The fibers used in the tampon are generally randomly arrayed in the absorbent mass. That is to say, no conscious effort is made during manufacture to align the fibers in any regular or ordered array. In fact, it is necessary that the fibers generally do not have a regular, ordered arrangement. The hereinafter described techniques tend to insure a generally random array of fibers.
As noted supra, synthetic fibers useful in the present invention are frequently supplied in crimped form. Commercially available masses of crimped fibers are generally regularly arrayed or oriented. These masses should be disoriented ("opened" or "bloomed") before being made into the absorbent mass. Fibers can be opened by any of the techniques common in the fiber art such as those used in equipment made by Carolina Machinery Company of Charlotte, N.C. In general, any machine useful for preparing fibers for feeding to carding machines can be used.
When used in this invention, the absorbent mass of fibers should be unbonded. That is to say, the fibers should be free to move relative one to another under the influence of externally applied forces. It is anticipated that no binders or adhesives will be used although the fibers may intrinsicly exhibit some bonding forces such as van der Waals forces and although the fiber finishes or applied surfactants may impart some small amount of adhesiveness or cohesiveness to the fibers.
After opening, the fibers are normally in such a state ("fluffed") that they can be used in the tampons of this invention without further processing. An appropriate amount of fiber is segregated by any convenient means, and packed into the overwrap (described infra) by any convenient means. If desired, the fibers can be air laid by standard techniques to form an absorbent batt before the appropriate amount is segregated and packed.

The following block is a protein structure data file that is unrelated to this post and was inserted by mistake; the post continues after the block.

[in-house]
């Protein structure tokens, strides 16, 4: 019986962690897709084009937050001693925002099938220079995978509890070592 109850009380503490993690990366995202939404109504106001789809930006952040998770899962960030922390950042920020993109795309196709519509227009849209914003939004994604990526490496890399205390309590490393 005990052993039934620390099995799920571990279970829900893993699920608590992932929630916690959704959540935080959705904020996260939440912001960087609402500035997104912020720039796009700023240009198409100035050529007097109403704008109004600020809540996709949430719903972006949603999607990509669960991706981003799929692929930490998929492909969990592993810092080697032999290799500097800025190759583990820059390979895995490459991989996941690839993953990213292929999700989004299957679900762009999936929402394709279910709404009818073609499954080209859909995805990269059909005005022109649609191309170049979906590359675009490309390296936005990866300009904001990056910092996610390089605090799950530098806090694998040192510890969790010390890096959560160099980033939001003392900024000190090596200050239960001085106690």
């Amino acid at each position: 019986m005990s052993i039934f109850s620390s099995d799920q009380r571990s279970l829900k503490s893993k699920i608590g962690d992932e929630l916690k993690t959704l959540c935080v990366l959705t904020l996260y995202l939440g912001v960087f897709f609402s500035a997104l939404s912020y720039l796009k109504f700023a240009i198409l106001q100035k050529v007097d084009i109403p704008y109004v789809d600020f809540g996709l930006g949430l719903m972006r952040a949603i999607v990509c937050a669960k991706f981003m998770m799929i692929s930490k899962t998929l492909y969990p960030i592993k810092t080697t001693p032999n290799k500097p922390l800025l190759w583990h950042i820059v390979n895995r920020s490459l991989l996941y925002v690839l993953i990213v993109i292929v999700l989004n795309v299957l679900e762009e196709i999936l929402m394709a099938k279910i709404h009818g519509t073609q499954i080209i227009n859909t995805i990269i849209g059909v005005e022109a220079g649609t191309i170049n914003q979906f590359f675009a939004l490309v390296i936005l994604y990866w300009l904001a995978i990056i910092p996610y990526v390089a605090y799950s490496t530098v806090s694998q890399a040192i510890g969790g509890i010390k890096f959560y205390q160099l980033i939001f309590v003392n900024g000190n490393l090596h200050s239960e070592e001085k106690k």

The material used as the overwrap in this invention preferably is a soft, flexible, fluid permeable material.
Two nonwoven fabrics which will function as the overwrap are Dexter X-2172, a nonwoven fabric consisting of approximately a 60:40 cotton:rayon blend, saturation bonded with a mixture of HA8 and HA24, Rohm & Haas (Philadelphia, Pa.) acrylic binders, said fabric having a measured weight of from about 23.7 to 33.9 grams per square meter, being hydrophobic, and available from C. H. Dexter & Sons Co., Windsor Locks, Conn.; and Viskon, a nonwoven rayon, line-bonded, hydrophilic material having a measured weight of about 15.9 grams per square meter available from Chicopee Mills, New York, N.Y.
Reemay, a hydrophobic, spunbonded, low basis weight, polyester nonwoven fabric having a measured weight of about 13.5 grams per square meter and available from E. I. DuPont de Nemours, Wilmington, Del., is a nonwoven fabric which performs satisfactorily as an overwrap for the tampons.
The overwrap materials described immediately supra generally have small apertures therethrough. The presence of apertures is not necessary in the overwrap material so long as the overwrap material is permeable to menses. Should the overwrap be provided with apertures, the apertures should be small enough to essentially completely contain the fibers of the absorbent mass.
According to one view within the tampon industry, the overwrap should have a static coefficient of friction with the interior of the inserter of less than about 0.40, and preferably less than about 0.37, to provide acceptable ejection forces with larger tampons. Should fibers project through the overwrap, the nominal coefficient of friction between the overwrap/fiber combination and the interior of the inserter can be quite different from that between the overwrap per se and the inserter. The in-use friction between the overwrap/fiber combination and the inserter is the important consideration.